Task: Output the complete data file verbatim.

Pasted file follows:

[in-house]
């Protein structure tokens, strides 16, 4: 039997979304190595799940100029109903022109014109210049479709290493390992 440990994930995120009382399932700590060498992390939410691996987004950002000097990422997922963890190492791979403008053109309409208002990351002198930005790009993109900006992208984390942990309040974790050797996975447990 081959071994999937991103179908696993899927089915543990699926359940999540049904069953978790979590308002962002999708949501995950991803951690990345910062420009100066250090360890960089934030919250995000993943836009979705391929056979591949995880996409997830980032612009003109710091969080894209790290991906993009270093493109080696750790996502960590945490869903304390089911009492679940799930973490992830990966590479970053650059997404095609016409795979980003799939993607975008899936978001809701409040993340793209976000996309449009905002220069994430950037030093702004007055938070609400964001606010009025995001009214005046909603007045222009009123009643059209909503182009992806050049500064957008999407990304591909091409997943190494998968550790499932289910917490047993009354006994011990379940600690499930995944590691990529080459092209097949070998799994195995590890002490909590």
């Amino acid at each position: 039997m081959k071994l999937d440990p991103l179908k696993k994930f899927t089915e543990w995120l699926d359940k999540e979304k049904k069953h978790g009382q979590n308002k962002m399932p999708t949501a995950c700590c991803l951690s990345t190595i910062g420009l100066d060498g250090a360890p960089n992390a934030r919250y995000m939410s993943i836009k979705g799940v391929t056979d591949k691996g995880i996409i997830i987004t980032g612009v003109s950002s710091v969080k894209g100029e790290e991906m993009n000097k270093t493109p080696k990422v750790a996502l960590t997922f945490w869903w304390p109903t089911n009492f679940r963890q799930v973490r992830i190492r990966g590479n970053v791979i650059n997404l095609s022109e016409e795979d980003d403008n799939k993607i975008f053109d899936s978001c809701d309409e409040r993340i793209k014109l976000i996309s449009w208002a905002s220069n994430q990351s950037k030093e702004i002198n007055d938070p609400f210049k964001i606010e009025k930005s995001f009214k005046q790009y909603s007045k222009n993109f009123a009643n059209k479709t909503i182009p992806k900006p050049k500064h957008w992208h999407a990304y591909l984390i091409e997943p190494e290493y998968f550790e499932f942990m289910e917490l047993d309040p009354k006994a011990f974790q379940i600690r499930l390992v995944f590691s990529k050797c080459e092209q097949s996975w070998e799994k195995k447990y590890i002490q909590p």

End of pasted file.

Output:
[in-house]
């Protein structure tokens, strides 16, 4: 039997979304190595799940100029109903022109014109210049479709290493390992 440990994930995120009382399932700590060498992390939410691996987004950002000097990422997922963890190492791979403008053109309409208002990351002198930005790009993109900006992208984390942990309040974790050797996975447990 081959071994999937991103179908696993899927089915543990699926359940999540049904069953978790979590308002962002999708949501995950991803951690990345910062420009100066250090360890960089934030919250995000993943836009979705391929056979591949995880996409997830980032612009003109710091969080894209790290991906993009270093493109080696750790996502960590945490869903304390089911009492679940799930973490992830990966590479970053650059997404095609016409795979980003799939993607975008899936978001809701409040993340793209976000996309449009905002220069994430950037030093702004007055938070609400964001606010009025995001009214005046909603007045222009009123009643059209909503182009992806050049500064957008999407990304591909091409997943190494998968550790499932289910917490047993009354006994011990379940600690499930995944590691990529080459092209097949070998799994195995590890002490909590």
């Amino acid at each position: 039997m081959k071994l999937d440990p991103l179908k696993k994930f899927t089915e543990w995120l699926d359940k999540e979304k049904k069953h978790g009382q979590n308002k962002m399932p999708t949501a995950c700590c991803l951690s990345t190595i910062g420009l100066d060498g250090a360890p960089n992390a934030r919250y995000m939410s993943i836009k979705g799940v391929t056979d591949k691996g995880i996409i997830i987004t980032g612009v003109s950002s710091v969080k894209g100029e790290e991906m993009n000097k270093t493109p080696k990422v750790a996502l960590t997922f945490w869903w304390p109903t089911n009492f679940r963890q799930v973490r992830i190492r990966g590479n970053v791979i650059n997404l095609s022109e016409e795979d980003d403008n799939k993607i975008f053109d899936s978001c809701d309409e409040r993340i793209k014109l976000i996309s449009w208002a905002s220069n994430q990351s950037k030093e702004i002198n007055d938070p609400f210049k964001i606010e009025k930005s995001f009214k005046q790009y909603s007045k222009n993109f009123a009643n059209k479709t909503i182009p992806k900006p050049k500064h957008w992208h999407a990304y591909l984390i091409e997943p190494e290493y998968f550790e499932f942990m289910e917490l047993d309040p009354k006994a011990f974790q379940i600690r499930l390992v995944f590691s990529k050797c080459e092209q097949s996975w070998e799994k195995k447990y590890i002490q909590p």